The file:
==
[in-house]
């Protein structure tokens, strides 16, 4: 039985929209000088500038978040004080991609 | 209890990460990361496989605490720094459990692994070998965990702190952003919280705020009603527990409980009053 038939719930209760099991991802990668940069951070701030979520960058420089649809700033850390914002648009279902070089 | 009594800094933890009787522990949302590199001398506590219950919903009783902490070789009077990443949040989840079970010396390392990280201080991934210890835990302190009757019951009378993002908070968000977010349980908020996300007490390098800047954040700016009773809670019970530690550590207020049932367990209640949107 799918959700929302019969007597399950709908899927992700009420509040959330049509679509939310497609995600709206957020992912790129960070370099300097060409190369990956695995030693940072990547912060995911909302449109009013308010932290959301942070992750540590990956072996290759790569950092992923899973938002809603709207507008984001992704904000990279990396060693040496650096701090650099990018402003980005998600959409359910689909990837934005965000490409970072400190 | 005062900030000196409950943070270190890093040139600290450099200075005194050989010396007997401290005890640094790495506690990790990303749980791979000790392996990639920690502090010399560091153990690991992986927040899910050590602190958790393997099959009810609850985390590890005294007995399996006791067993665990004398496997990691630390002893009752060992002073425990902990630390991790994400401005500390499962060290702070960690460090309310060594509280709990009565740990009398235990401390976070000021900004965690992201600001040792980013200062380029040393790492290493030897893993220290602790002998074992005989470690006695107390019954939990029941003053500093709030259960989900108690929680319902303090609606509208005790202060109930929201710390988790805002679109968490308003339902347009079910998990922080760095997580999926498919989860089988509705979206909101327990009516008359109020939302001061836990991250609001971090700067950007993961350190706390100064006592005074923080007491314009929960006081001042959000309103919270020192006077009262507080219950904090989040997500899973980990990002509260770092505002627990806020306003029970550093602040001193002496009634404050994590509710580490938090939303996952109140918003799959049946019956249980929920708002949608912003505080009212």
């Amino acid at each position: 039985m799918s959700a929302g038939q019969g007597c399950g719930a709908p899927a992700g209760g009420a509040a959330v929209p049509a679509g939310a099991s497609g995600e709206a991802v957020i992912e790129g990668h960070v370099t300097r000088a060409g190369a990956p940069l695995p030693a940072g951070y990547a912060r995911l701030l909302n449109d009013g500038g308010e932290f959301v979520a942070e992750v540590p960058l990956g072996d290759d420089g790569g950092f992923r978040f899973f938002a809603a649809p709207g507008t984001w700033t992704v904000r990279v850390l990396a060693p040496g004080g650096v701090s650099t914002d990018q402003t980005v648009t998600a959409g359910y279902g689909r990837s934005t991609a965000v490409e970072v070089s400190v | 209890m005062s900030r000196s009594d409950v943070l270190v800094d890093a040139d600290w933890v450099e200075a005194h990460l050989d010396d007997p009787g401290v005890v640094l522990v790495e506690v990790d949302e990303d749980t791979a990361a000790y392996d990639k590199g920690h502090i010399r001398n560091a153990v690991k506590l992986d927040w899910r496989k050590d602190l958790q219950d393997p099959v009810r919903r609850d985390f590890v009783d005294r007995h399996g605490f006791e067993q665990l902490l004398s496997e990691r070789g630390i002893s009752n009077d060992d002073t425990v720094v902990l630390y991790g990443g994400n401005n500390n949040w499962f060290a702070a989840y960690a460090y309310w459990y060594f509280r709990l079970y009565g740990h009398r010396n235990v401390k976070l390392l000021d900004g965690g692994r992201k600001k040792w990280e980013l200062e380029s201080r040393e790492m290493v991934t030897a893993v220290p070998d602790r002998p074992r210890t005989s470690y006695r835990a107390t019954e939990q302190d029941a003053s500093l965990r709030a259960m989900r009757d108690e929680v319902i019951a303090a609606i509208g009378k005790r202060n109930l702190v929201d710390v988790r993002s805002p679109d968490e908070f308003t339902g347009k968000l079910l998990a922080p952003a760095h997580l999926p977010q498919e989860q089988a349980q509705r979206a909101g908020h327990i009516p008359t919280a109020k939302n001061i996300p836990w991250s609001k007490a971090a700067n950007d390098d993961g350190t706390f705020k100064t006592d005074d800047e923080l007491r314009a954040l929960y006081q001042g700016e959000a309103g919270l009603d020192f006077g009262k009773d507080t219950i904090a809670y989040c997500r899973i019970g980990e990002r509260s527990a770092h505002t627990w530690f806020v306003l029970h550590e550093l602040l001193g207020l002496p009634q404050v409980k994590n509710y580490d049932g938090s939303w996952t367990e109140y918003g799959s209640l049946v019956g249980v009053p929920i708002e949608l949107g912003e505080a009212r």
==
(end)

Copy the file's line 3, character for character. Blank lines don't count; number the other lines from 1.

């Amino acid at each position: 039985m799918s959700a929302g038939q019969g007597c399950g719930a709908p899927a992700g209760g009420a509040a959330v929209p049509a679509g939310a099991s497609g995600e709206a991802v957020i992912e790129g990668h960070v370099t300097r000088a060409g190369a990956p940069l695995p030693a940072g951070y990547a912060r995911l701030l909302n449109d009013g500038g308010e932290f959301v979520a942070e992750v540590p960058l990956g072996d290759d420089g790569g950092f992923r978040f899973f938002a809603a649809p709207g507008t984001w700033t992704v904000r990279v850390l990396a060693p040496g004080g650096v701090s650099t914002d990018q402003t980005v648009t998600a959409g359910y279902g689909r990837s934005t991609a965000v490409e970072v070089s400190v | 209890m005062s900030r000196s009594d409950v943070l270190v800094d890093a040139d600290w933890v450099e200075a005194h990460l050989d010396d007997p009787g401290v005890v640094l522990v790495e506690v990790d949302e990303d749980t791979a990361a000790y392996d990639k590199g920690h502090i010399r001398n560091a153990v690991k506590l992986d927040w899910r496989k050590d602190l958790q219950d393997p099959v009810r919903r609850d985390f590890v009783d005294r007995h399996g605490f006791e067993q665990l902490l004398s496997e990691r070789g630390i002893s009752n009077d060992d002073t425990v720094v902990l630390y991790g990443g994400n401005n500390n949040w499962f060290a702070a989840y960690a460090y309310w459990y060594f509280r709990l079970y009565g740990h009398r010396n235990v401390k976070l390392l000021d900004g965690g692994r992201k600001k040792w990280e980013l200062e380029s201080r040393e790492m290493v991934t030897a893993v220290p070998d602790r002998p074992r210890t005989s470690y006695r835990a107390t019954e939990q302190d029941a003053s500093l965990r709030a259960m989900r009757d108690e929680v319902i019951a303090a609606i509208g009378k005790r202060n109930l702190v929201d710390v988790r993002s805002p679109d968490e908070f308003t339902g347009k968000l079910l998990a922080p952003a760095h997580l999926p977010q498919e989860q089988a349980q509705r979206a909101g908020h327990i009516p008359t919280a109020k939302n001061i996300p836990w991250s609001k007490a971090a700067n950007d390098d993961g350190t706390f705020k100064t006592d005074d800047e923080l007491r314009a954040l929960y006081q001042g700016e959000a309103g919270l009603d020192f006077g009262k009773d507080t219950i904090a809670y989040c997500r899973i019970g980990e990002r509260s527990a770092h505002t627990w530690f806020v306003l029970h550590e550093l602040l001193g207020l002496p009634q404050v409980k994590n509710y580490d049932g938090s939303w996952t367990e109140y918003g799959s209640l049946v019956g249980v009053p929920i708002e949608l949107g912003e505080a009212r």